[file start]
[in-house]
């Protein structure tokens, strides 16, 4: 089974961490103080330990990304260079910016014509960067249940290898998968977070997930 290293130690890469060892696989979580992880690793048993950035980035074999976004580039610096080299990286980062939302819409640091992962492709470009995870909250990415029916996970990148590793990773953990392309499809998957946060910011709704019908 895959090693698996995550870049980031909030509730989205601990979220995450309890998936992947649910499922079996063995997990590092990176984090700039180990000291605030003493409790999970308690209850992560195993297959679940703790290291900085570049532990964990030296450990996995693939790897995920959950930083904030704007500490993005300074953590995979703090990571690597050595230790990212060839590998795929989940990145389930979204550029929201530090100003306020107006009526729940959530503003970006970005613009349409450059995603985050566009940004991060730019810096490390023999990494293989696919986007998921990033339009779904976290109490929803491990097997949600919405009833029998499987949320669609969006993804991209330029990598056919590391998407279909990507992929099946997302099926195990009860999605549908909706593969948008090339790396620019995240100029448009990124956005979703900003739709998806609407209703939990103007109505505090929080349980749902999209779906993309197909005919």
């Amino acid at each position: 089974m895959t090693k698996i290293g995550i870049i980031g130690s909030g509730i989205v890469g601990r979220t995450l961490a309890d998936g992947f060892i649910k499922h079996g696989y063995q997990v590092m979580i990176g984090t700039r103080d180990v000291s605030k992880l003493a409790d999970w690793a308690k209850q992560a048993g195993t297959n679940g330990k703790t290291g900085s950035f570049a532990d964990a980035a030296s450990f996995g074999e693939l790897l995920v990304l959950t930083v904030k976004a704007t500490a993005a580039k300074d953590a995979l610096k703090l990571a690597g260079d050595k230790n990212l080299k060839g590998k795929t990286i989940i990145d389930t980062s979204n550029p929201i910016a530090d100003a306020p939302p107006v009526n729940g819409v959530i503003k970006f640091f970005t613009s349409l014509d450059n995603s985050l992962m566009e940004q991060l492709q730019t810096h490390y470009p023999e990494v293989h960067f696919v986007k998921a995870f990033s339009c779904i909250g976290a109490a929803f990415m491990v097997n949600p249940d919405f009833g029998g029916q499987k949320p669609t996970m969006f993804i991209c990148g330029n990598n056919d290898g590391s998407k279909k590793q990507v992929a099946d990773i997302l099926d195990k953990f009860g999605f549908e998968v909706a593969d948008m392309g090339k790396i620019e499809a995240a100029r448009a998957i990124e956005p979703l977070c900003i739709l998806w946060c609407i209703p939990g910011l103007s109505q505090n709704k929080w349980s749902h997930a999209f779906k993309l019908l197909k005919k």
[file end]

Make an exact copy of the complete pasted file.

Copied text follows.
[in-house]
């Protein structure tokens, strides 16, 4: 089974961490103080330990990304260079910016014509960067249940290898998968977070997930 290293130690890469060892696989979580992880690793048993950035980035074999976004580039610096080299990286980062939302819409640091992962492709470009995870909250990415029916996970990148590793990773953990392309499809998957946060910011709704019908 895959090693698996995550870049980031909030509730989205601990979220995450309890998936992947649910499922079996063995997990590092990176984090700039180990000291605030003493409790999970308690209850992560195993297959679940703790290291900085570049532990964990030296450990996995693939790897995920959950930083904030704007500490993005300074953590995979703090990571690597050595230790990212060839590998795929989940990145389930979204550029929201530090100003306020107006009526729940959530503003970006970005613009349409450059995603985050566009940004991060730019810096490390023999990494293989696919986007998921990033339009779904976290109490929803491990097997949600919405009833029998499987949320669609969006993804991209330029990598056919590391998407279909990507992929099946997302099926195990009860999605549908909706593969948008090339790396620019995240100029448009990124956005979703900003739709998806609407209703939990103007109505505090929080349980749902999209779906993309197909005919």
């Amino acid at each position: 089974m895959t090693k698996i290293g995550i870049i980031g130690s909030g509730i989205v890469g601990r979220t995450l961490a309890d998936g992947f060892i649910k499922h079996g696989y063995q997990v590092m979580i990176g984090t700039r103080d180990v000291s605030k992880l003493a409790d999970w690793a308690k209850q992560a048993g195993t297959n679940g330990k703790t290291g900085s950035f570049a532990d964990a980035a030296s450990f996995g074999e693939l790897l995920v990304l959950t930083v904030k976004a704007t500490a993005a580039k300074d953590a995979l610096k703090l990571a690597g260079d050595k230790n990212l080299k060839g590998k795929t990286i989940i990145d389930t980062s979204n550029p929201i910016a530090d100003a306020p939302p107006v009526n729940g819409v959530i503003k970006f640091f970005t613009s349409l014509d450059n995603s985050l992962m566009e940004q991060l492709q730019t810096h490390y470009p023999e990494v293989h960067f696919v986007k998921a995870f990033s339009c779904i909250g976290a109490a929803f990415m491990v097997n949600p249940d919405f009833g029998g029916q499987k949320p669609t996970m969006f993804i991209c990148g330029n990598n056919d290898g590391s998407k279909k590793q990507v992929a099946d990773i997302l099926d195990k953990f009860g999605f549908e998968v909706a593969d948008m392309g090339k790396i620019e499809a995240a100029r448009a998957i990124e956005p979703l977070c900003i739709l998806w946060c609407i209703p939990g910011l103007s109505q505090n709704k929080w349980s749902h997930a999209f779906k993309l019908l197909k005919k």